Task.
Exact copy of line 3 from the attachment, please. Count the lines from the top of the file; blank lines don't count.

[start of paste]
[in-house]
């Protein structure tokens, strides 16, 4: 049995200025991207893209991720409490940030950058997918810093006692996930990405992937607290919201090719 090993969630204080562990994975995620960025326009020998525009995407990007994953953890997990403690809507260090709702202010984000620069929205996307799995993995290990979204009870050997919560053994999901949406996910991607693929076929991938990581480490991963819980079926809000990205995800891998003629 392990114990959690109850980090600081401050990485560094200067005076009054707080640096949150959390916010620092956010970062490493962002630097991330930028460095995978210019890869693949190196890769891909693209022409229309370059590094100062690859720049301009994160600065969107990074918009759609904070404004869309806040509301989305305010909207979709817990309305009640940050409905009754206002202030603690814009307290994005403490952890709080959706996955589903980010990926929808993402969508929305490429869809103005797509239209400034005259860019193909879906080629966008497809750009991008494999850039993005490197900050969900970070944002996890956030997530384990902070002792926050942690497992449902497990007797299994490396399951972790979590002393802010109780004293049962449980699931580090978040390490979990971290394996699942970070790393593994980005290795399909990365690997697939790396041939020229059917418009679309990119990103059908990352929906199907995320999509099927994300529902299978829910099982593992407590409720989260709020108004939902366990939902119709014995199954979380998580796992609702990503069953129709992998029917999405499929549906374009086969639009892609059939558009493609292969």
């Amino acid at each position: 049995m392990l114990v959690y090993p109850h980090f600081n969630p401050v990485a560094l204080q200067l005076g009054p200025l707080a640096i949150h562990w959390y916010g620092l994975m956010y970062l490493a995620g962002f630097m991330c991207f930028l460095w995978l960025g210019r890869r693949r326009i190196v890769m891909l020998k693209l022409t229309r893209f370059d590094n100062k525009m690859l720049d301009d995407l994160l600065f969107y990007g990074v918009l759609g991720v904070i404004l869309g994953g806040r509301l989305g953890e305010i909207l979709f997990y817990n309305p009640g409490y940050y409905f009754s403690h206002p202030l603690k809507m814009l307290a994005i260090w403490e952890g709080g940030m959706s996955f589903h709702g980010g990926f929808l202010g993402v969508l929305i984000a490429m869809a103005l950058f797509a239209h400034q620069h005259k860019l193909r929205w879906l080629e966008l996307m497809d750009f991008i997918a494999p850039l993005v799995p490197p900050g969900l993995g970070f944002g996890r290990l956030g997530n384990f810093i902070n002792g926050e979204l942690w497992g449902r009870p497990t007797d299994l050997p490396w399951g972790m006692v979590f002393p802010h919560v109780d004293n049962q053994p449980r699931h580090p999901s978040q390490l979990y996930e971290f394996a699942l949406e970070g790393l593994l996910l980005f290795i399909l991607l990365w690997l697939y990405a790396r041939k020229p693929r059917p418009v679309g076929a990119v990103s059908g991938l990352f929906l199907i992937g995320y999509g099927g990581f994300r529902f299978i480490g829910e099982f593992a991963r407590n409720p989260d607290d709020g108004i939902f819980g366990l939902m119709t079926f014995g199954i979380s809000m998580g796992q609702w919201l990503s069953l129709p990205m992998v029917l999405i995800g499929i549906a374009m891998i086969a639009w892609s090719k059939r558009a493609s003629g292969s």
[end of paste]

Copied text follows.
């Amino acid at each position: 049995m392990l114990v959690y090993p109850h980090f600081n969630p401050v990485a560094l204080q200067l005076g009054p200025l707080a640096i949150h562990w959390y916010g620092l994975m956010y970062l490493a995620g962002f630097m991330c991207f930028l460095w995978l960025g210019r890869r693949r326009i190196v890769m891909l020998k693209l022409t229309r893209f370059d590094n100062k525009m690859l720049d301009d995407l994160l600065f969107y990007g990074v918009l759609g991720v904070i404004l869309g994953g806040r509301l989305g953890e305010i909207l979709f997990y817990n309305p009640g409490y940050y409905f009754s403690h206002p202030l603690k809507m814009l307290a994005i260090w403490e952890g709080g940030m959706s996955f589903h709702g980010g990926f929808l202010g993402v969508l929305i984000a490429m869809a103005l950058f797509a239209h400034q620069h005259k860019l193909r929205w879906l080629e966008l996307m497809d750009f991008i997918a494999p850039l993005v799995p490197p900050g969900l993995g970070f944002g996890r290990l956030g997530n384990f810093i902070n002792g926050e979204l942690w497992g449902r009870p497990t007797d299994l050997p490396w399951g972790m006692v979590f002393p802010h919560v109780d004293n049962q053994p449980r699931h580090p999901s978040q390490l979990y996930e971290f394996a699942l949406e970070g790393l593994l996910l980005f290795i399909l991607l990365w690997l697939y990405a790396r041939k020229p693929r059917p418009v679309g076929a990119v990103s059908g991938l990352f929906l199907i992937g995320y999509g099927g990581f994300r529902f299978i480490g829910e099982f593992a991963r407590n409720p989260d607290d709020g108004i939902f819980g366990l939902m119709t079926f014995g199954i979380s809000m998580g796992q609702w919201l990503s069953l129709p990205m992998v029917l999405i995800g499929i549906a374009m891998i086969a639009w892609s090719k059939r558009a493609s003629g292969s």